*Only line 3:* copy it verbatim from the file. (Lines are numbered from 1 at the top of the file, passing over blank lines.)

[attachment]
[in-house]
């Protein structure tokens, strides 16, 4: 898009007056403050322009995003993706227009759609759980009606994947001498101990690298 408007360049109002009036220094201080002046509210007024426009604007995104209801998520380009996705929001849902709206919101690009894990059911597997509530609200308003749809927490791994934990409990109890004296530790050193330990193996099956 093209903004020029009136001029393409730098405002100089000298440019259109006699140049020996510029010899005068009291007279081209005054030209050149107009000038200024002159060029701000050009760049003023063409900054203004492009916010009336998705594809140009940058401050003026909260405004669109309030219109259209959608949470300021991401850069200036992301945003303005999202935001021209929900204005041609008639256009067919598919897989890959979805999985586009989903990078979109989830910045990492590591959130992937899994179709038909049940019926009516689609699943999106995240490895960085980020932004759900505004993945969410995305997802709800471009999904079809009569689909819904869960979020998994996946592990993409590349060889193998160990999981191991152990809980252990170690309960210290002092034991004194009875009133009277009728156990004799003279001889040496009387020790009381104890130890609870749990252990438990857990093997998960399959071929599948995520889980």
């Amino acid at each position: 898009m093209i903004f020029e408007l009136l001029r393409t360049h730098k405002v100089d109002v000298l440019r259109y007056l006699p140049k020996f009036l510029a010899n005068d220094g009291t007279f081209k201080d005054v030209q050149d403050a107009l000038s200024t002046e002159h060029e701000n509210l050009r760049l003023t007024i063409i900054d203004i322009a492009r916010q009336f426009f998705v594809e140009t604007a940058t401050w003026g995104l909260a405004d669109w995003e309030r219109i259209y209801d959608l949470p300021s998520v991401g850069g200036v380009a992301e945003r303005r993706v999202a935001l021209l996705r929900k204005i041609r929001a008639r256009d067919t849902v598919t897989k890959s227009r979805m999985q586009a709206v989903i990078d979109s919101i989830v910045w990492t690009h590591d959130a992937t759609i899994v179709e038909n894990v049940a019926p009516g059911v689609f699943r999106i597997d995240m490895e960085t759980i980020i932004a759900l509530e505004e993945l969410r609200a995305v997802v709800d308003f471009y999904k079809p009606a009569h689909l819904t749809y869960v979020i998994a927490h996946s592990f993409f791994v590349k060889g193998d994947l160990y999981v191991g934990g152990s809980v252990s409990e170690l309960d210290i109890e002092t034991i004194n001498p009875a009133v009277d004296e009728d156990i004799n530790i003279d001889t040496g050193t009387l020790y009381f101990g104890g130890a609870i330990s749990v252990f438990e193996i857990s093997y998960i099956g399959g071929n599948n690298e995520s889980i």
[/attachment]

């Amino acid at each position: 898009m093209i903004f020029e408007l009136l001029r393409t360049h730098k405002v100089d109002v000298l440019r259109y007056l006699p140049k020996f009036l510029a010899n005068d220094g009291t007279f081209k201080d005054v030209q050149d403050a107009l000038s200024t002046e002159h060029e701000n509210l050009r760049l003023t007024i063409i900054d203004i322009a492009r916010q009336f426009f998705v594809e140009t604007a940058t401050w003026g995104l909260a405004d669109w995003e309030r219109i259209y209801d959608l949470p300021s998520v991401g850069g200036v380009a992301e945003r303005r993706v999202a935001l021209l996705r929900k204005i041609r929001a008639r256009d067919t849902v598919t897989k890959s227009r979805m999985q586009a709206v989903i990078d979109s919101i989830v910045w990492t690009h590591d959130a992937t759609i899994v179709e038909n894990v049940a019926p009516g059911v689609f699943r999106i597997d995240m490895e960085t759980i980020i932004a759900l509530e505004e993945l969410r609200a995305v997802v709800d308003f471009y999904k079809p009606a009569h689909l819904t749809y869960v979020i998994a927490h996946s592990f993409f791994v590349k060889g193998d994947l160990y999981v191991g934990g152990s809980v252990s409990e170690l309960d210290i109890e002092t034991i004194n001498p009875a009133v009277d004296e009728d156990i004799n530790i003279d001889t040496g050193t009387l020790y009381f101990g104890g130890a609870i330990s749990v252990f438990e193996i857990s093997y998960i099956g399959g071929n599948n690298e995520s889980i």